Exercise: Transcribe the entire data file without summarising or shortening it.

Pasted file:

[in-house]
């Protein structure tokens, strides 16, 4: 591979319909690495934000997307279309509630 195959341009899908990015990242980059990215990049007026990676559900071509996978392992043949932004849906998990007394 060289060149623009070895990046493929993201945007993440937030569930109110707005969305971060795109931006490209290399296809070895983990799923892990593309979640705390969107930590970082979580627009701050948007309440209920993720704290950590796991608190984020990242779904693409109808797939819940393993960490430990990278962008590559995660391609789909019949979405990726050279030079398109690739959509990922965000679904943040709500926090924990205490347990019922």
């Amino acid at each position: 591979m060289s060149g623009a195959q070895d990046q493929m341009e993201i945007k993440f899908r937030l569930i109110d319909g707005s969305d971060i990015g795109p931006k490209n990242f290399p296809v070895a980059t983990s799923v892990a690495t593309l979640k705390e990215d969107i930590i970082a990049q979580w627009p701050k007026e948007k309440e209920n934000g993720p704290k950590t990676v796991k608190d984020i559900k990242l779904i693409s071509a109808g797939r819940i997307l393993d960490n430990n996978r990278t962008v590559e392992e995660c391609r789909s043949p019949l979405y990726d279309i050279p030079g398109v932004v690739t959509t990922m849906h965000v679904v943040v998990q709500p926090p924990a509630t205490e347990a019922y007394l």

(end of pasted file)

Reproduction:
[in-house]
């Protein structure tokens, strides 16, 4: 591979319909690495934000997307279309509630 195959341009899908990015990242980059990215990049007026990676559900071509996978392992043949932004849906998990007394 060289060149623009070895990046493929993201945007993440937030569930109110707005969305971060795109931006490209290399296809070895983990799923892990593309979640705390969107930590970082979580627009701050948007309440209920993720704290950590796991608190984020990242779904693409109808797939819940393993960490430990990278962008590559995660391609789909019949979405990726050279030079398109690739959509990922965000679904943040709500926090924990205490347990019922």
């Amino acid at each position: 591979m060289s060149g623009a195959q070895d990046q493929m341009e993201i945007k993440f899908r937030l569930i109110d319909g707005s969305d971060i990015g795109p931006k490209n990242f290399p296809v070895a980059t983990s799923v892990a690495t593309l979640k705390e990215d969107i930590i970082a990049q979580w627009p701050k007026e948007k309440e209920n934000g993720p704290k950590t990676v796991k608190d984020i559900k990242l779904i693409s071509a109808g797939r819940i997307l393993d960490n430990n996978r990278t962008v590559e392992e995660c391609r789909s043949p019949l979405y990726d279309i050279p030079g398109v932004v690739t959509t990922m849906h965000v679904v943040v998990q709500p926090p924990a509630t205490e347990a019922y007394l």